AYER — Any potential “Super” Town Meeting between Ayer, Harvard and Shirley voters to consider rezoning the 19-acre Vicksburg Square campus on Devens will be pushed out another two months to March or April.
That word came Wednesday night from Ayer selectmen Chairman Gary Luca when the subject of the proposed 246-apartment unit project was batted around by the Ayer-Shirley Regional Leadership Advisory Group.
The group, which meets monthly, gathers selectmen, finance, and Ayer-Shirley Regional School Committee representatives and administrators to plot a common budget course. But the Vicksburg Square has been simmering on the stove for months and, at last word, was being framed for a late January/early February vote.
No one else at the meeting – except for Luca, a project supporter – seemed to know that Boston-based developer Trinity Financial was seeking an added two months to seek a tri-town vote to rezone the former U.S. Army office space from Innovation and Technology- to multifamily residential uses.
“I’m probably the only one in the room that favors the project,” acknowledged Luca, saying Trinity’s pure apartment proposal (without any home ownership opportunities) is a “good segue way for people to start out small…I’ll keep pushing.”
But Luca’s support was not seconded overtly by anyone else at the table Wednesday night.
Shirley Finance Committee Chairman Frank Kolarik told the Leadership Advisory Group that Ayer Finance Committee Chairman Brian Muldoon visited his board on Dec. 19 for a Vicksburg Square discussion. Kolarik said that while no formal vote was taken by his committee, there appeared to be sentiment forming against the project. On Nov. 29, the Ayer Finance Committee was the first town board from the three towns to take a public stand against the project with a unanimous “no” recommendation to Ayer voters.
“Brian met with our group on Dec. 19 and presented Ayer’s study to us,” said Kolarik. “At the end of the night, the Shirley Fin Com agreed with the Ayer Fin Com, but we did not take a vote one way or another.” Kolalrik said that his Shirley Finance Committee “Will take a vote on it one way or another prior to the Super Town Meeting.”
The Ayer Finance Committee had cited several main reasons for its opposition to the project, centering primarily on the impact the project would have on whatever municipality eventually assumed jurisdiction of the Vicksburg Square campus. Twenty-five percent of the campus lies within Harvard’s political bounds and 75-percent within Ayer’s political bounds. No land lies within historical Shirley bounds.
Meanwhile, some residents now living within the Devens Regional Enterprise Zone have a Jan. 25 date on Beacon Hill to have their petition for township considered by the legislature. If approved, the “Town of Devens” would become the state’s 352nd municipality – one of the smallest in the state and the first new municipality created in 90 years.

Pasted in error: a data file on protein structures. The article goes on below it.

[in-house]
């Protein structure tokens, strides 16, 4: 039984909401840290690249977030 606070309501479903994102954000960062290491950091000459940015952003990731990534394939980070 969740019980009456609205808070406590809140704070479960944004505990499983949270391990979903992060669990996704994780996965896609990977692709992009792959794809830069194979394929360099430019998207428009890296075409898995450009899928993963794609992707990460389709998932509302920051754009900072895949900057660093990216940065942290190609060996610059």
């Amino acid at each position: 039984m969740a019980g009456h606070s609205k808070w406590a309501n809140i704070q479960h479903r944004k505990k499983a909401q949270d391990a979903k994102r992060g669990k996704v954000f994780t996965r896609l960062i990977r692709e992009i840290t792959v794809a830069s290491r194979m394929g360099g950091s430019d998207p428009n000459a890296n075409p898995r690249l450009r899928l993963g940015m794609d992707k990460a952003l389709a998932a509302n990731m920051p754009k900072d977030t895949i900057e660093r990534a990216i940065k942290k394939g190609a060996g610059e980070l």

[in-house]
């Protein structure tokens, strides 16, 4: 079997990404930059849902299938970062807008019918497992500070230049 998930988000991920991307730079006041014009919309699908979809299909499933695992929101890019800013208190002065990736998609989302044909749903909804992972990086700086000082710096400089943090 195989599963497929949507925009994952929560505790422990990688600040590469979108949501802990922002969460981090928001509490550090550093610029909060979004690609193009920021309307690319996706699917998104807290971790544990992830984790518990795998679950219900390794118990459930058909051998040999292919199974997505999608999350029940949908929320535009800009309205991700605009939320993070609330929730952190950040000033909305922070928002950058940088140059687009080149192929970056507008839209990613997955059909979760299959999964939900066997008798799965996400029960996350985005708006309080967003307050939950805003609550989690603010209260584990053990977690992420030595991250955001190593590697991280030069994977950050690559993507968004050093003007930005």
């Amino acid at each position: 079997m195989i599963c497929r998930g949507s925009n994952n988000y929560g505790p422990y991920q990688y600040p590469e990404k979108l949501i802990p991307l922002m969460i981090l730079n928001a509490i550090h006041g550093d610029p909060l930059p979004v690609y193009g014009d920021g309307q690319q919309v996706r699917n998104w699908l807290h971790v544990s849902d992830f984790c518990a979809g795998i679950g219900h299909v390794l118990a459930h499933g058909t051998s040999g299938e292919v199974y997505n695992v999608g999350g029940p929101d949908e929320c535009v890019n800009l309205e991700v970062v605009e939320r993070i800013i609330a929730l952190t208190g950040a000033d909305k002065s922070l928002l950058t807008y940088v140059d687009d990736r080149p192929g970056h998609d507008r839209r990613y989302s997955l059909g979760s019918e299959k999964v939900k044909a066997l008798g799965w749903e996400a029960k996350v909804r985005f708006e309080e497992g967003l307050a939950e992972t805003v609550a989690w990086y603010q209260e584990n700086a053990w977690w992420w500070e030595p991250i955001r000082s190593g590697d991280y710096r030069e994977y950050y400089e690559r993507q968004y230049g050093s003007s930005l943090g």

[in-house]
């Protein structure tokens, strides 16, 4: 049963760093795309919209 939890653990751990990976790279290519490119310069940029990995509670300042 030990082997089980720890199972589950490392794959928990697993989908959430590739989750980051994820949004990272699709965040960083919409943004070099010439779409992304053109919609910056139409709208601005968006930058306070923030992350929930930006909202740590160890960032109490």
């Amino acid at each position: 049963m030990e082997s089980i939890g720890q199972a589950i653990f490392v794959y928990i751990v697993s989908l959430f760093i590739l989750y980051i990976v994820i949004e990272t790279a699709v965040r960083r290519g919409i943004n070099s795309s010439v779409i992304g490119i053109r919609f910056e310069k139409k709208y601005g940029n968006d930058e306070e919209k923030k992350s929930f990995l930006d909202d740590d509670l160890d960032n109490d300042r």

Muldoon was irked at how media outlets outside the area are framing the debate with a pro-Vicksburg Square slant. Muldoon thought it odd that Trinity has hired an East Coast public relations agency- Liberty Square Group – to aid in getting its message out to the three Devens towns. “It’s sort of odd because they’ve [Trinity’s] been doing it for 15 months without one.”
“They should have done it 15 months ago,” suggested Ayer-Shirley Regional School Committee member Pat Kelly.
“To me it seems like David and Goliath,” said Muldoon of the multi-million corporation versus the slimly funded local towns. Muldoon also said MassDevelopment is errant for shooshing the vocalized concerns over the municipal carrying costs for the project which Trinity acknowledges would cost far more than the $200,000 a year in annual property tax revenue generated.
“They say ‘Don’t look at it that we’re in the red because ‘Devens’ is a project in motion or something like that,” said Muldoon. “They say ‘We’re a project in flux.’ It’s aggravating because our towns and schools can’t work that way but MassDevelopment can.”
“Anyone who comes out against it is frowned upon,” said Muldoon. “Someone put it to me this way – it [a weekend Boston Globe Op/Ed piece] made it look like we were idiots, hicks out in the middle of nowhere…and we’re dolts for saying ‘Wait a minute – hold on – this doesn’t make sense to us.’ So I’m really frustrated right now.”
Muldoon said his committee is in lockstep – they are done debating Trinity via the local press, including the Lowell Sun and Nashoba Publishing newspapers that service each Devens town. “Every time Trinity says something, they want to know what the Ayer Finance Committee has to say. We said it on November 29. No one’s giving us new numbers. Every time they put out a new press release? We’re not responding.”